On Tuesday November 27th 2012, plans were announced to the press about the construction of a new indoor Jacobean theatre at the Globe Theatre site in London, to be officially named The Sam Wanamaker Theatre after the Globe organisation's founder. The Globe Theatre, now an iconic and internationally recognised building and symbol of Shakespeare and his work, enables people to see his famous works performed in the Elizabethan form of open air playhouse for which he wrote many of his plays.
What is less well-known is that many of Shakespeare's later plays were written to be performed in The Blackfriars, an indoor theatre on the other side of the Thames. It was always Sam Wanamaker's vision that the reconstructed Globe complex with its education centre would also include an historic indoor theatre as well as the Globe theatre itself. The Globe project would thus provide the public with the unique opportunity to see all of Shakespeare's plays performed in the particular type of theatre spaces for which they were written, and in this case all on the same site.
|McCurdy craftsman in our workshop|
I am Peter McCurdy and with my company, McCurdy & Co, we were the craftsmen responsible for building the Globe, the 'Wooden O' that had been Sam's vision. As a member of the Globe's Architecture Research Group I have been part of the working group at the Globe advising and helping to develop the ideas for the indoor Jacobean theatre. Recently McCurdy & Co were officially appointed as the craftsmen to carry out the construction of this timber-framed Jacobean theatre and its timber interior.
We have had the opportunity to work on many interesting and exciting projects, but one of the most rewarding achievements for us was building the Globe Theatre in London. We had the pleasure of working with Sam Wanamaker to help make his dream - a historically accurate reconstructed Globe Theatre - a reality. Our work on the Globe which began in 1991, involved us in fabricating and building the wooden O and collaborating on the research and design that was essential before a single timber could be cut and that importantly continued hand in hand with the crafting of the timber frame.This process of combining research and construction is something we will be practising again while working on the new Sam Wanamaker Theatre.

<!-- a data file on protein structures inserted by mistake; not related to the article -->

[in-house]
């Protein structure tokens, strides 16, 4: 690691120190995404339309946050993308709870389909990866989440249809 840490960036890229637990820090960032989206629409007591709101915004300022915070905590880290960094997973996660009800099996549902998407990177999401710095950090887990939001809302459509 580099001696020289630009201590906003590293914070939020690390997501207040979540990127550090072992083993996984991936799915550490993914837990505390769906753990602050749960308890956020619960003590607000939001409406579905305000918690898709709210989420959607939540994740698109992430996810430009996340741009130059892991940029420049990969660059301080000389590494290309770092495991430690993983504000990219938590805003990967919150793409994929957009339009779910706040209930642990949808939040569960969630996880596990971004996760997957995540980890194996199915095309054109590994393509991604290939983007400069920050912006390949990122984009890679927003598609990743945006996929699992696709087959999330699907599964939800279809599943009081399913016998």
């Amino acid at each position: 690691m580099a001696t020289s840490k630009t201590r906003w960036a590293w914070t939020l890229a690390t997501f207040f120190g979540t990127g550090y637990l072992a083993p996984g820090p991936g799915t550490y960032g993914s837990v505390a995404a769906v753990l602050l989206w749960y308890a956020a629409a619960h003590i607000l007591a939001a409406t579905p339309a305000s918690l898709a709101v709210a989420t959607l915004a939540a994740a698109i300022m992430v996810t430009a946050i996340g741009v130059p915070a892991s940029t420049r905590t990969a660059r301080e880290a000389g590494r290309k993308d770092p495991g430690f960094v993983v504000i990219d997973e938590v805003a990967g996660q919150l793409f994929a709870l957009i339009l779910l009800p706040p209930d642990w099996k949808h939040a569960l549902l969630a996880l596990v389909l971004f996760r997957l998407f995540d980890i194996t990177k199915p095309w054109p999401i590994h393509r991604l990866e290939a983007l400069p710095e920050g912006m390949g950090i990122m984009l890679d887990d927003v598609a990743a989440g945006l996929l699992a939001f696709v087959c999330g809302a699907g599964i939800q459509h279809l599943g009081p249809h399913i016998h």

While we were constructing the Globe in the 1990's, the complex being created around it included the shell of a building that would one day house the indoor theatre Sam had envisaged. The design of the shell was based on historic drawings for a theatre that were discovered in Worcester College, Oxford in the 1960's. At that time they were thought to be by Inigo Jones but more recently they have been attributed to John Webb, Jones' assistant, and dated around 1660. Although the form of the new Sam Wanamaker Theatre is derived from these Worcester College drawings, in its detail it will be a Jacobean archetype, an indoor theatre that Shakespeare and his contempories would have felt familiar with. Future posts on this blog will discuss the interpretation we made of Webb's drawings and describe some of the Jacobean buildings we are studying and the details of their materials and craftsmanship as they inform the reconstruction
|Original drawings by John Webb of an indoor Jacobean theatre to be recreated at the
Copyright - reproduced by kind permission of the Provost and Fellows of Worcester College Oxford
I hope that you will join us for this journey and that you will enjoy this project as much as I know I will.
http://twitter.com/McCurdyandco - follow us to find out about new posts and details about exactly what we are up to each day on the Sam Wanamaker and other projects.
Their blog - The Globe's blog, which has information on lots of things and a whole section on the Sam Wanamaker.